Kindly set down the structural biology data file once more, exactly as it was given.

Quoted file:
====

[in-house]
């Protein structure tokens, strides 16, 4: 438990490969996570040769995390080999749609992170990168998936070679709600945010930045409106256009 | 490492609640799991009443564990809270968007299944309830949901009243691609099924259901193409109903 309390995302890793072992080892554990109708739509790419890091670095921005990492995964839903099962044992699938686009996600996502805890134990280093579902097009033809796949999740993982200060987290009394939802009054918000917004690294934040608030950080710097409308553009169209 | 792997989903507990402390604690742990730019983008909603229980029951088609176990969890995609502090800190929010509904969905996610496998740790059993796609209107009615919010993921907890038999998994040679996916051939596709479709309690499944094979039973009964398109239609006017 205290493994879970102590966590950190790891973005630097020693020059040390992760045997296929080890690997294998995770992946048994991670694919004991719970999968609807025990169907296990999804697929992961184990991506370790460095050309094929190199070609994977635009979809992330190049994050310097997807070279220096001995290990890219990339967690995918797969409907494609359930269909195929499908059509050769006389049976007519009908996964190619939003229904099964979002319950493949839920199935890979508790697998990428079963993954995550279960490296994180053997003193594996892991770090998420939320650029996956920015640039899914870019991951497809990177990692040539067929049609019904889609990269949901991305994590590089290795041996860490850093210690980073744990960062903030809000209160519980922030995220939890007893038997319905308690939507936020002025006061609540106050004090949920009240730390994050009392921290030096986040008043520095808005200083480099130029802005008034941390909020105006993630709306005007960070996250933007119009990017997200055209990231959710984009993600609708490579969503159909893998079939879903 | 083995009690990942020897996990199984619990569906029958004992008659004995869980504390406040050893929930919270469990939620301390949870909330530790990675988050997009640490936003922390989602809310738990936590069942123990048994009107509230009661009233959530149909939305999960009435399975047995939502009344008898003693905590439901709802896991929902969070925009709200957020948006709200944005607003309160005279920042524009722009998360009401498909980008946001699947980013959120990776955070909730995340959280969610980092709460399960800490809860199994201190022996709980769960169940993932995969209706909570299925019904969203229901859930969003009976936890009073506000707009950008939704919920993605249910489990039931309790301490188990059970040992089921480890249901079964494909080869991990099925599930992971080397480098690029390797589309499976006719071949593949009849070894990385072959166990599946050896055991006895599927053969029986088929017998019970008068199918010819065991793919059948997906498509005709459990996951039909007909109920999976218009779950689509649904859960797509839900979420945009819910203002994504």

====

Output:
[in-house]
């Protein structure tokens, strides 16, 4: 438990490969996570040769995390080999749609992170990168998936070679709600945010930045409106256009 | 490492609640799991009443564990809270968007299944309830949901009243691609099924259901193409109903 309390995302890793072992080892554990109708739509790419890091670095921005990492995964839903099962044992699938686009996600996502805890134990280093579902097009033809796949999740993982200060987290009394939802009054918000917004690294934040608030950080710097409308553009169209 | 792997989903507990402390604690742990730019983008909603229980029951088609176990969890995609502090800190929010509904969905996610496998740790059993796609209107009615919010993921907890038999998994040679996916051939596709479709309690499944094979039973009964398109239609006017 205290493994879970102590966590950190790891973005630097020693020059040390992760045997296929080890690997294998995770992946048994991670694919004991719970999968609807025990169907296990999804697929992961184990991506370790460095050309094929190199070609994977635009979809992330190049994050310097997807070279220096001995290990890219990339967690995918797969409907494609359930269909195929499908059509050769006389049976007519009908996964190619939003229904099964979002319950493949839920199935890979508790697998990428079963993954995550279960490296994180053997003193594996892991770090998420939320650029996956920015640039899914870019991951497809990177990692040539067929049609019904889609990269949901991305994590590089290795041996860490850093210690980073744990960062903030809000209160519980922030995220939890007893038997319905308690939507936020002025006061609540106050004090949920009240730390994050009392921290030096986040008043520095808005200083480099130029802005008034941390909020105006993630709306005007960070996250933007119009990017997200055209990231959710984009993600609708490579969503159909893998079939879903 | 083995009690990942020897996990199984619990569906029958004992008659004995869980504390406040050893929930919270469990939620301390949870909330530790990675988050997009640490936003922390989602809310738990936590069942123990048994009107509230009661009233959530149909939305999960009435399975047995939502009344008898003693905590439901709802896991929902969070925009709200957020948006709200944005607003309160005279920042524009722009998360009401498909980008946001699947980013959120990776955070909730995340959280969610980092709460399960800490809860199994201190022996709980769960169940993932995969209706909570299925019904969203229901859930969003009976936890009073506000707009950008939704919920993605249910489990039931309790301490188990059970040992089921480890249901079964494909080869991990099925599930992971080397480098690029390797589309499976006719071949593949009849070894990385072959166990599946050896055991006895599927053969029986088929017998019970008068199918010819065991793919059948997906498509005709459990996951039909007909109920999976218009779950689509649904859960797509839900979420945009819910203002994504």